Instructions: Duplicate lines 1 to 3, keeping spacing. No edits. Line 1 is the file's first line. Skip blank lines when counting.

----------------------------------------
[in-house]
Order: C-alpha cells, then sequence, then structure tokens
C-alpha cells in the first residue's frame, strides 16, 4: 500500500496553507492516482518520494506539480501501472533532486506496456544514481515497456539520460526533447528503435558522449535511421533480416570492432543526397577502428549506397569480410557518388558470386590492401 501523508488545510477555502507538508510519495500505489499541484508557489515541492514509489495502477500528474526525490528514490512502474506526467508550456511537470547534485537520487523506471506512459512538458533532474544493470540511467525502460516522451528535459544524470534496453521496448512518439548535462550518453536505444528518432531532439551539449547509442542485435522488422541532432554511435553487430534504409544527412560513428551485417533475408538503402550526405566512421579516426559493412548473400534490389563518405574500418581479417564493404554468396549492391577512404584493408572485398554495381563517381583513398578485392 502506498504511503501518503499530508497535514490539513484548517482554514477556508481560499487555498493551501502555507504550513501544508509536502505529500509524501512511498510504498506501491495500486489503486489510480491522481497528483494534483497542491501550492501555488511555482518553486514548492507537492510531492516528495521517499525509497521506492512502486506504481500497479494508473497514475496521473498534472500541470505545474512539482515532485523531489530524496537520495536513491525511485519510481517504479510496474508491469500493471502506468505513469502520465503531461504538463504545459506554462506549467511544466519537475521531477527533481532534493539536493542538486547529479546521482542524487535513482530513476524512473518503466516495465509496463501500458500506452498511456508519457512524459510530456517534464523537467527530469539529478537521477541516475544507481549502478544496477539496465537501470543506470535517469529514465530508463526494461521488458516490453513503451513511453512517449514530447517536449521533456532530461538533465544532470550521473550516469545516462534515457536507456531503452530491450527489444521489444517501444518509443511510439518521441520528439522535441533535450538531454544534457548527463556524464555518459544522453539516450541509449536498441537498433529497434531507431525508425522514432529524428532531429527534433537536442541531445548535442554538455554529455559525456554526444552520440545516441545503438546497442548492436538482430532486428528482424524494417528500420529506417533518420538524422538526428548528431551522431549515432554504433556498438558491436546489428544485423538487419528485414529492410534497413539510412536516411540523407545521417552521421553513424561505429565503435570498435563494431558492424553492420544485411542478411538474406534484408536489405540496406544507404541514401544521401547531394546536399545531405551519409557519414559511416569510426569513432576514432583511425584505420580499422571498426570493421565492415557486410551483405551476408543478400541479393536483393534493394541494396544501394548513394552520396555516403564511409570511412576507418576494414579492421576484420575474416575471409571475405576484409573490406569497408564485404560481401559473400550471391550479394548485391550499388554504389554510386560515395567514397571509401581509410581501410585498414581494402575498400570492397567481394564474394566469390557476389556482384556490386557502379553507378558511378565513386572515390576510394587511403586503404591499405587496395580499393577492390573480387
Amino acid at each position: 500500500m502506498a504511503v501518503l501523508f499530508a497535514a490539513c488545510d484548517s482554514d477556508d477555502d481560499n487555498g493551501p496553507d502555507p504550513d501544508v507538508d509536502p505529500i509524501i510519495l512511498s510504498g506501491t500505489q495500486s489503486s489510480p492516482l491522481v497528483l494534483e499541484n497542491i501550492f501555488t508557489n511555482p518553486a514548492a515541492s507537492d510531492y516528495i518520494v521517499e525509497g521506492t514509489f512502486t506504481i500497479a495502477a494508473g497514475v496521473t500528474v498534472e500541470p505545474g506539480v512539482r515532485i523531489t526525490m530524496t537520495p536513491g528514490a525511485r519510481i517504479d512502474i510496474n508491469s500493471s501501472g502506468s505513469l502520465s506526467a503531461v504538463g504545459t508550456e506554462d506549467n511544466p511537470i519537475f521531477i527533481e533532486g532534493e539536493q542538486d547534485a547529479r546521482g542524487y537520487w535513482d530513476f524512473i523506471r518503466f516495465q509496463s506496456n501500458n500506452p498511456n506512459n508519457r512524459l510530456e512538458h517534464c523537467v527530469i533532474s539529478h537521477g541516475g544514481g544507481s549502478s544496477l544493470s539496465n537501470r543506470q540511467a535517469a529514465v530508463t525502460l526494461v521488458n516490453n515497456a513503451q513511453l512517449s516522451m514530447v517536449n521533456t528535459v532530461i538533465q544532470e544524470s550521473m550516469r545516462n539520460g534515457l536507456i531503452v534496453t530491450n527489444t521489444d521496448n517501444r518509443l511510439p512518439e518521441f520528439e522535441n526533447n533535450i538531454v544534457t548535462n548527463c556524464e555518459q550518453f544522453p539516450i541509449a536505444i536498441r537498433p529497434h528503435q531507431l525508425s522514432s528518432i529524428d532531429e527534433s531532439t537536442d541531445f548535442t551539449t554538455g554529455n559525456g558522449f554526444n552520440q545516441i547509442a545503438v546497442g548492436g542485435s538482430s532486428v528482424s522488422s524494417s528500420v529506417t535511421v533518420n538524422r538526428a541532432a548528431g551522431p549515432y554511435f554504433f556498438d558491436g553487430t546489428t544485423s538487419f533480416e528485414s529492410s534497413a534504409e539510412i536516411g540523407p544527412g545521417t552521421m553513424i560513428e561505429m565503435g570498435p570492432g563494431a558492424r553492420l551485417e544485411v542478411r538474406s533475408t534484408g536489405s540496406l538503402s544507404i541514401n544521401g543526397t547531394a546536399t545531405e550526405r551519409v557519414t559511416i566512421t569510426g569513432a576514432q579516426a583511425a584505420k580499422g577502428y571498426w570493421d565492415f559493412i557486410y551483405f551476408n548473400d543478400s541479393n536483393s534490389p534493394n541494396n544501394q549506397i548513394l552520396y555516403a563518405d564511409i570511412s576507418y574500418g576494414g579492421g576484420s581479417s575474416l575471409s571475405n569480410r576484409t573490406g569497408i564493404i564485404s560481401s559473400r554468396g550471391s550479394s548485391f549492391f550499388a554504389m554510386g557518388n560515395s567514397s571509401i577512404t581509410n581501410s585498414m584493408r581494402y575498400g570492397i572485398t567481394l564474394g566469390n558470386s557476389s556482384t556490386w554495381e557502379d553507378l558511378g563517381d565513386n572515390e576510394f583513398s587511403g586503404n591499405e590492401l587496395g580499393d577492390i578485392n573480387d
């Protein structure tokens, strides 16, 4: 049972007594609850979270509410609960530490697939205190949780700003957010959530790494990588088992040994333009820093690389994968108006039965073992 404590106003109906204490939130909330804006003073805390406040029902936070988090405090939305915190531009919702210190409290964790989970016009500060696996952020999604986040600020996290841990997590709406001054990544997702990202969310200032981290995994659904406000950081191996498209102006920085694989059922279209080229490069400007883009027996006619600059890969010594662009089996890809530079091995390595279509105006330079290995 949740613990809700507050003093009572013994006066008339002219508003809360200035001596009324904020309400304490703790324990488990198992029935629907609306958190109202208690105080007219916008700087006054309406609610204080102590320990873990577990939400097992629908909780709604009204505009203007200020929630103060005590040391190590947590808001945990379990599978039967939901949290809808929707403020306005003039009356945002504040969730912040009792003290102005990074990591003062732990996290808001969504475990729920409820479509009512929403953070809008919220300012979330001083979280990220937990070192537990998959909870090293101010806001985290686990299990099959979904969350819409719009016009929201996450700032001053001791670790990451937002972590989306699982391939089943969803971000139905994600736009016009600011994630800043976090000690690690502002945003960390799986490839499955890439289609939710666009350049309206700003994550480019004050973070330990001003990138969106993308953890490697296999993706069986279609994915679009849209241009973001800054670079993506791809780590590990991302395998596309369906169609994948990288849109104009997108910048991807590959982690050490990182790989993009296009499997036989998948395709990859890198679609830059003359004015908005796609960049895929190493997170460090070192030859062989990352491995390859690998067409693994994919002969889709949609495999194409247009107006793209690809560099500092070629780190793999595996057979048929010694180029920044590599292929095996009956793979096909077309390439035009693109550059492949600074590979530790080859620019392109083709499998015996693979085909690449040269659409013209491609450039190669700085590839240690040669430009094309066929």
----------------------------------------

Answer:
[in-house]
Order: C-alpha cells, then sequence, then structure tokens
C-alpha cells in the first residue's frame, strides 16, 4: 500500500496553507492516482518520494506539480501501472533532486506496456544514481515497456539520460526533447528503435558522449535511421533480416570492432543526397577502428549506397569480410557518388558470386590492401 501523508488545510477555502507538508510519495500505489499541484508557489515541492514509489495502477500528474526525490528514490512502474506526467508550456511537470547534485537520487523506471506512459512538458533532474544493470540511467525502460516522451528535459544524470534496453521496448512518439548535462550518453536505444528518432531532439551539449547509442542485435522488422541532432554511435553487430534504409544527412560513428551485417533475408538503402550526405566512421579516426559493412548473400534490389563518405574500418581479417564493404554468396549492391577512404584493408572485398554495381563517381583513398578485392 502506498504511503501518503499530508497535514490539513484548517482554514477556508481560499487555498493551501502555507504550513501544508509536502505529500509524501512511498510504498506501491495500486489503486489510480491522481497528483494534483497542491501550492501555488511555482518553486514548492507537492510531492516528495521517499525509497521506492512502486506504481500497479494508473497514475496521473498534472500541470505545474512539482515532485523531489530524496537520495536513491525511485519510481517504479510496474508491469500493471502506468505513469502520465503531461504538463504545459506554462506549467511544466519537475521531477527533481532534493539536493542538486547529479546521482542524487535513482530513476524512473518503466516495465509496463501500458500506452498511456508519457512524459510530456517534464523537467527530469539529478537521477541516475544507481549502478544496477539496465537501470543506470535517469529514465530508463526494461521488458516490453513503451513511453512517449514530447517536449521533456532530461538533465544532470550521473550516469545516462534515457536507456531503452530491450527489444521489444517501444518509443511510439518521441520528439522535441533535450538531454544534457548527463556524464555518459544522453539516450541509449536498441537498433529497434531507431525508425522514432529524428532531429527534433537536442541531445548535442554538455554529455559525456554526444552520440545516441545503438546497442548492436538482430532486428528482424524494417528500420529506417533518420538524422538526428548528431551522431549515432554504433556498438558491436546489428544485423538487419528485414529492410534497413539510412536516411540523407545521417552521421553513424561505429565503435570498435563494431558492424553492420544485411542478411538474406534484408536489405540496406544507404541514401544521401547531394546536399545531405551519409557519414559511416569510426569513432576514432583511425584505420580499422571498426570493421565492415557486410551483405551476408543478400541479393536483393534493394541494396544501394548513394552520396555516403564511409570511412576507418576494414579492421576484420575474416575471409571475405576484409573490406569497408564485404560481401559473400550471391550479394548485391550499388554504389554510386560515395567514397571509401581509410581501410585498414581494402575498400570492397567481394564474394566469390557476389556482384556490386557502379553507378558511378565513386572515390576510394587511403586503404591499405587496395580499393577492390573480387